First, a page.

Etrocin Tablet 500 mg 1 Pcs
Erythromycin is highly effective in the treatment of a wide variety of clinical infections.
- Upper respiratory tract infections: Tonsilitis, Peritonsillar abscess, Pharyngitis, laryngitis, Sinusitis. Secondary infections in colds and influenza.
- Lower respiratory tract infections: Tracheitis, acute and chronic bronchitis.
- Ear infections: Otitis media, otitis externa, mastoiditis.
- Eye infections: Blepharitis, established trachoma.
- Skin and Soft tissue infections: Boils and carbuncles, impetigo, abscesses, pustular acne, paromychia, cellulitis, erysipelas.
- Gastrointestinal tract infections: Cholecystitis, staphylococcal enterocolitis.
- Prophylaxis: Pre and post-operative, trauma, burns, rheumatic fever.
- Other infections: Osteomyelitis, diptheria, scarlet fever, whooping cough.
Erythromycin belongs to the macrolides group of antibiotics. It exerts a bacteriostatic or bactericidal action based on specific interference with ribosomal protein synthesis within the bacterial cell. THROCIN is mainly used for the treatment of infections caused by penicillinase producing staphylococci. The following micro-organisms are particularly susceptible to Erythromycin. Gram (+)ve : Cocci and bacilli. Gram (-)ve : Neisseria catarhalis, N.meningitis, N.gonorrhoea, Haemophilus influenzae, Brodetella, H. pertussis.Other micro-organisms : Mycoplasma pneumoniae, Legionella pneumophila, Bacteroides fragilis, B.oralis, B.melaninogenicus, Fusobacterium, Chlamydia trachomatis, Treponema pallidum.
Erythromycin inhibits microsomal protein synthesis in susceptible organisms by inhibiting the translocation process. Specific binding to the 50S subunit or 70S ribosome occurs in these organisms but there is no binding to the stable 80S mammalian ribosome. Erythromycin is active against many Grampositive bacteria, some Gram-negative bacteria and against mycoplasmas and chlamydia.
Absorption: Erythromycin base is destroyed by acid and is therefore administered in the form of stable ester. The rates of absorption of the base and esters are diminished by the presence of food. The stearate is hydrolyzed in the intestine and the free erythromycin absorbed.
Blood concentration: After an oral dose of 500 mg. of the base of stearate, peak serum concentrations of 0.9 to 1.4 or 0.4 to 1.8 mg/ml. respectively are attained in 1 to 4 hours. Half-life: The serum half-life is 1.2 to 4 hours. In subjects with oliguria, the half-life is about 5 hours.
Distribution: Erythromycin is widely distributed throughout body tissue and fluids with some retention in the liver and spleen, protein binding of erythromycin base is 73%. Erythromycin enters the cerebrospinal fluid when the meninges are inflamed. It also crosses the placenta and is excreted in the milk.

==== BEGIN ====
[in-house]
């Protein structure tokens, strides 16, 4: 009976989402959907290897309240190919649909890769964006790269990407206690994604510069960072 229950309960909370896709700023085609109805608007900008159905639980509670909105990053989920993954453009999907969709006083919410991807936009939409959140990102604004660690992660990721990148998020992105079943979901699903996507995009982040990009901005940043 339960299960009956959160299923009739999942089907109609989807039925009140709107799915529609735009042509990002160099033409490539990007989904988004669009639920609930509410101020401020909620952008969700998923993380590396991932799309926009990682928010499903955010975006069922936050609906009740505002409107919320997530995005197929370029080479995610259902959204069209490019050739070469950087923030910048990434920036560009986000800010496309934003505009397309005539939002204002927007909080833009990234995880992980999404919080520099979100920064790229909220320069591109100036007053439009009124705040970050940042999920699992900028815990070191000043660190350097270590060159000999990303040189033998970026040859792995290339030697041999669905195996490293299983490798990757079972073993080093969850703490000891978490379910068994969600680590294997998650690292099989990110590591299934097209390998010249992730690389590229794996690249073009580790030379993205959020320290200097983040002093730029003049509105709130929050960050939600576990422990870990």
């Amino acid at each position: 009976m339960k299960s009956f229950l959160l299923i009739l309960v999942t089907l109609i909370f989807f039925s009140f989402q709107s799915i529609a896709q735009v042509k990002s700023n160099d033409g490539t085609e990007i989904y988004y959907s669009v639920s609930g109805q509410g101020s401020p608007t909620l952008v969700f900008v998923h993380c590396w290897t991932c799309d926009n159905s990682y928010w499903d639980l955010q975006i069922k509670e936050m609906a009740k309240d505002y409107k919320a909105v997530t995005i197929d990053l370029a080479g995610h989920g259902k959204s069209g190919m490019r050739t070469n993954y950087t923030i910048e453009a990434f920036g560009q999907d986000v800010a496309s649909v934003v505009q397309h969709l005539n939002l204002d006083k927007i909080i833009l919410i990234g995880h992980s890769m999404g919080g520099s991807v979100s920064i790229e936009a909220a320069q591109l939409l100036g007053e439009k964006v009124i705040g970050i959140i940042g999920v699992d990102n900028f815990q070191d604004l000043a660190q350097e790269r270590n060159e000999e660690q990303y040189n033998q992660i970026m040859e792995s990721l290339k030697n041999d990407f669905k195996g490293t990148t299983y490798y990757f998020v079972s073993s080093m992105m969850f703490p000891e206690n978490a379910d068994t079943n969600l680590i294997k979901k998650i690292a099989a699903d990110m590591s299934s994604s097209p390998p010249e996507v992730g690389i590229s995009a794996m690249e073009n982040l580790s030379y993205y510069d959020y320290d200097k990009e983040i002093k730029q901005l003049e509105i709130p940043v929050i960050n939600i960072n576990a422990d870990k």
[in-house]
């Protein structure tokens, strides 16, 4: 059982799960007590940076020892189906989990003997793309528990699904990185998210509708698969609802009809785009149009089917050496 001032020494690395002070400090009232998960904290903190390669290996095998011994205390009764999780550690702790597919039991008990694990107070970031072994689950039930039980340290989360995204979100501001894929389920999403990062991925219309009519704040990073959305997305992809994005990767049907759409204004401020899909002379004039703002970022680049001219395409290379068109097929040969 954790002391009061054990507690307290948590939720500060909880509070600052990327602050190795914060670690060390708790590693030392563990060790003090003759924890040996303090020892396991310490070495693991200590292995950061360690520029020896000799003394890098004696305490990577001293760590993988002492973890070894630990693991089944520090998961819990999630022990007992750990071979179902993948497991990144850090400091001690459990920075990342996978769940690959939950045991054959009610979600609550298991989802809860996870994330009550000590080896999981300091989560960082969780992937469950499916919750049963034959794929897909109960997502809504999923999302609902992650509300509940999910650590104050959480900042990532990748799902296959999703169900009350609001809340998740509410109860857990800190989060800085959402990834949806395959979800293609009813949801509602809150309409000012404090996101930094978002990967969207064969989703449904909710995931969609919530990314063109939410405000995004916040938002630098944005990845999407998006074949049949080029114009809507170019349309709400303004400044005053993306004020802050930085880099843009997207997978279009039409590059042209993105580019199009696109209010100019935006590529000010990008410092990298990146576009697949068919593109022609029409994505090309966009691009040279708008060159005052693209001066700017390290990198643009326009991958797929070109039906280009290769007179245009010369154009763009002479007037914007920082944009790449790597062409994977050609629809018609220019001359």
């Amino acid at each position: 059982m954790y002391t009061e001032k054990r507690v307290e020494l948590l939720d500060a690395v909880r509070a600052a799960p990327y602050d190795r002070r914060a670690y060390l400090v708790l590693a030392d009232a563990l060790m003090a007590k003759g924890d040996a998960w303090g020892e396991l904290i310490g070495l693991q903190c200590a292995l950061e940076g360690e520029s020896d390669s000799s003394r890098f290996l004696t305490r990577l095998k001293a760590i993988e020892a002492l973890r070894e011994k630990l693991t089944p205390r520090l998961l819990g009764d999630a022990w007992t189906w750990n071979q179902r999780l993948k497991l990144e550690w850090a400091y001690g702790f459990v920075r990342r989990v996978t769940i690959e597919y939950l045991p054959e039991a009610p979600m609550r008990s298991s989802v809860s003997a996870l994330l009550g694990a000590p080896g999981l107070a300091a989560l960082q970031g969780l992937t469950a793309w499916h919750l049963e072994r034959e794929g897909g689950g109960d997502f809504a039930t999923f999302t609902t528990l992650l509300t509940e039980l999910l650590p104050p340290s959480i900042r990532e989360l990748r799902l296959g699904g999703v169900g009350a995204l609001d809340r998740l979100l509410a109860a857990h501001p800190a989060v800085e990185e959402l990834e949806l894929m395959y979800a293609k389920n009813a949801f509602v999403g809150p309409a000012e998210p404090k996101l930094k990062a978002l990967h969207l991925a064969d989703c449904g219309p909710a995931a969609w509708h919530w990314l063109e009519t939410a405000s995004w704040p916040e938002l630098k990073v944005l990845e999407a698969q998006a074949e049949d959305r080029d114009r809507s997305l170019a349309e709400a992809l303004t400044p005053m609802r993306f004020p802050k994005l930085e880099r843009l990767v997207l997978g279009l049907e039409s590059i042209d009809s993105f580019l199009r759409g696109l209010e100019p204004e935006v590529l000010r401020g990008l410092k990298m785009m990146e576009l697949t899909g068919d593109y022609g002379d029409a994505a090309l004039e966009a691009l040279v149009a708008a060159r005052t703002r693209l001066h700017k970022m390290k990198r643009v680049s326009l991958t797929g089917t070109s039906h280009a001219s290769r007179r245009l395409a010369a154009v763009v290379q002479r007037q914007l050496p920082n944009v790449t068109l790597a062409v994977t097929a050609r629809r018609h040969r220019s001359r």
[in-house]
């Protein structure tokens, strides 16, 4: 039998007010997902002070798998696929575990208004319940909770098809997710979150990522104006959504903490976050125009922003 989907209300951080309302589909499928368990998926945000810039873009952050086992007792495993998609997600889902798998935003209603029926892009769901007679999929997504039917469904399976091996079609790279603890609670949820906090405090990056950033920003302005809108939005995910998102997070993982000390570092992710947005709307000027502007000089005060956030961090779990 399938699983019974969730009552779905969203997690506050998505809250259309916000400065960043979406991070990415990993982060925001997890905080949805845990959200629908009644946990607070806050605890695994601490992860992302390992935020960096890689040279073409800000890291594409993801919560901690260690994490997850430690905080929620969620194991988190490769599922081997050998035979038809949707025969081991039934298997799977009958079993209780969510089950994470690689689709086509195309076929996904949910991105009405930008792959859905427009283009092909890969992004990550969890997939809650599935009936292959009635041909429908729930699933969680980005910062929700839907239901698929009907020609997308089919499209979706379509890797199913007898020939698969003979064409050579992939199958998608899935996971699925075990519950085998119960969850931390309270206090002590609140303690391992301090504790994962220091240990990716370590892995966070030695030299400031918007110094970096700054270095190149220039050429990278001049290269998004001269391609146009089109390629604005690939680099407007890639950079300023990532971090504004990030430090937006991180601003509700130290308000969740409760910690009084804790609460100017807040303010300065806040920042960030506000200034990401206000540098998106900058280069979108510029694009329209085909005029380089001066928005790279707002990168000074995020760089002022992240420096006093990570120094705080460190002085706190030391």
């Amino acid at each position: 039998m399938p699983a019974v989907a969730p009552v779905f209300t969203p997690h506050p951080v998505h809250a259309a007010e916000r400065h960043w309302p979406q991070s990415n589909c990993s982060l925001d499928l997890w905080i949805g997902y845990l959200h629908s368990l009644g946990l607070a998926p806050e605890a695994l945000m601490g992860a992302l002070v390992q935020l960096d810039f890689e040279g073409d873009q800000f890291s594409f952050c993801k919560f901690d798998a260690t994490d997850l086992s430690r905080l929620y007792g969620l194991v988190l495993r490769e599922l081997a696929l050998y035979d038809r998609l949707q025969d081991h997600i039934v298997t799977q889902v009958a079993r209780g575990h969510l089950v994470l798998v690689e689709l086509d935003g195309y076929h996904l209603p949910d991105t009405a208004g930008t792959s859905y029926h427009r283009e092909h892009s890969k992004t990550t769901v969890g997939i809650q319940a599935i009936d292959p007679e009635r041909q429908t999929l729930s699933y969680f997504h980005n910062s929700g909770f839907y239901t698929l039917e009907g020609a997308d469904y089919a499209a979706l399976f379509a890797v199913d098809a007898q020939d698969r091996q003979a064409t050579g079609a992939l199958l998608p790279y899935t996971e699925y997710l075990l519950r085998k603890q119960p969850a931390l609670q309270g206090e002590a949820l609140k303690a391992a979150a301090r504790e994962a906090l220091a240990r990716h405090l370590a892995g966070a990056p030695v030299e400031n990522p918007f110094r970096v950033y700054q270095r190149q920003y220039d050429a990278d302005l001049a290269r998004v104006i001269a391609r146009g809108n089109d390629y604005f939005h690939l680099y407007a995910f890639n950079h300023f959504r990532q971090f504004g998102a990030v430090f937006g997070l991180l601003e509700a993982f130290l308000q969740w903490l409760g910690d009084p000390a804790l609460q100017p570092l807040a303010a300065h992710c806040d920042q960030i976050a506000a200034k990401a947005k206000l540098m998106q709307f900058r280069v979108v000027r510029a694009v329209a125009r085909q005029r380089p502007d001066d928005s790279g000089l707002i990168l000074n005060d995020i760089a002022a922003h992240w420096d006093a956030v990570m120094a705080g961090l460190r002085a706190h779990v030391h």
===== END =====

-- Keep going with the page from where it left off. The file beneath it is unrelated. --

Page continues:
Excretion: 5 to 15 % of the dose of erythromycin is excreted in the urine and large amounts of the unchanged active substance are excreted in the bile.
Dosage & Administration
Adult and Children over 8 years: 250-500 mg every six hours for mild to moderate infections. This may be increased upto 4 gm. or more daily in severe cases.
Elderly: No special dosage recommendation. Erythromycin may be administered if desired, three times daily or twice daily by giving one-third or half of the total daily requirement 8 hourly or 12 hourly respectively.
Children aged 2 to 8 years: 250 mg. every six hours or 30-50 mg/kg body weight per day divided into four equal dosage.
Infants and Children upto 2 years: 500 mg. in divided doses or 30-50 mg/kg body weight in divided doses.
Recent data from studies of erythromycin reveals that its use in patients who are receiving high dosage of theophylline may be associated with an increase of serum theophylline levels and potential theophylline toxicity. In such cases this dose of theophylline should be reduced.
Known hypersensitivity to Erythromycin.
Allergic reactions are rare and mild although anaphylaxis has occurred. Occasionally there is abdominal discomfort after oral administration, sometimes with nausea and vomiting. This discomfort usually subsides after a few days without it being necessary to reduce the dosage.
Pregnancy & Lactation
Clinical and Laboratory studies have been shown no evidence in human of teratogenicity or toxicity. However, caution should be exercised when prescribing this drug to pregnant patients and lactating mothers since erythromycin crosses the placental barrier and is excreted in breast milk.
Precautions & Warnings
Erythromycin should be given with care in patients with impaired hepatic function, as erythromycin is excreted principally in the bile.
In case of overdosage, Erythromycin should be discontinued. Overdosage should be handled with the prompt elimination of unabsorbed drug and all other appropriate measures should be instituted. Erythromycin is not removed by peritoneal dialysis or haemodialysis.
Anti-diarrhoeal Antimicrobial drugs, Macrolides
Direction for reconstitution of suspension: Shake the bottle to loosen powder. Add 60 ml or 100 ml of boiled and cooled water to the dry powder of the bottle. For ease of preparation, add water to the bottle in two proportions. Shake well after each addition until all the powder is in suspension.
Shake the suspension well before each use. Keep the bottle tightly closed. The reconstituted suspension should be stored in a cool and dry place, preferably in refrigerator and unused portion should be discarded after 7 days.
Keep below 25°C temperature, away from light & moisture. Keep out of the reach of children.
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